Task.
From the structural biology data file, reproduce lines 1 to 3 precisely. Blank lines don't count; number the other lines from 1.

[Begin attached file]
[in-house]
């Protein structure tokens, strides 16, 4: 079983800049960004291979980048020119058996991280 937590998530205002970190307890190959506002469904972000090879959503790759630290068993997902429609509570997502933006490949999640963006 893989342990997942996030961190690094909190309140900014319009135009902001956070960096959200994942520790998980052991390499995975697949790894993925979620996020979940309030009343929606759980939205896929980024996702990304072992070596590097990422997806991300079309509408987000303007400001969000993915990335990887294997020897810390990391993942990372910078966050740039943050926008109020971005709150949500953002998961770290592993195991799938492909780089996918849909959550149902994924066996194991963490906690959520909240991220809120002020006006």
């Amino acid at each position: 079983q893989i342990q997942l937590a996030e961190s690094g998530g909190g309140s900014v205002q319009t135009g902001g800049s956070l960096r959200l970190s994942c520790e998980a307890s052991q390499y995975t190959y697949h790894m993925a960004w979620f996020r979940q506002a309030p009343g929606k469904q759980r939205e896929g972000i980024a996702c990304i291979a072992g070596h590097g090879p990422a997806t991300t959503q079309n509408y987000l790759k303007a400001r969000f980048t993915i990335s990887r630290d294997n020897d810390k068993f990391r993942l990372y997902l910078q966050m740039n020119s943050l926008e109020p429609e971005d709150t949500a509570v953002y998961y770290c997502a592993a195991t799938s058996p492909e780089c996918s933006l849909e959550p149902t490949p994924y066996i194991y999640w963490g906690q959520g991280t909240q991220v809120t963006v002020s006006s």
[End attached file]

[in-house]
């Protein structure tokens, strides 16, 4: 079983800049960004291979980048020119058996991280 937590998530205002970190307890190959506002469904972000090879959503790759630290068993997902429609509570997502933006490949999640963006 893989342990997942996030961190690094909190309140900014319009135009902001956070960096959200994942520790998980052991390499995975697949790894993925979620996020979940309030009343929606759980939205896929980024996702990304072992070596590097990422997806991300079309509408987000303007400001969000993915990335990887294997020897810390990391993942990372910078966050740039943050926008109020971005709150949500953002998961770290592993195991799938492909780089996918849909959550149902994924066996194991963490906690959520909240991220809120002020006006």
């Amino acid at each position: 079983q893989i342990q997942l937590a996030e961190s690094g998530g909190g309140s900014v205002q319009t135009g902001g800049s956070l960096r959200l970190s994942c520790e998980a307890s052991q390499y995975t190959y697949h790894m993925a960004w979620f996020r979940q506002a309030p009343g929606k469904q759980r939205e896929g972000i980024a996702c990304i291979a072992g070596h590097g090879p990422a997806t991300t959503q079309n509408y987000l790759k303007a400001r969000f980048t993915i990335s990887r630290d294997n020897d810390k068993f990391r993942l990372y997902l910078q966050m740039n020119s943050l926008e109020p429609e971005d709150t949500a509570v953002y998961y770290c997502a592993a195991t799938s058996p492909e780089c996918s933006l849909e959550p149902t490949p994924y066996i194991y999640w963490g906690q959520g991280t909240q991220v809120t963006v002020s006006s």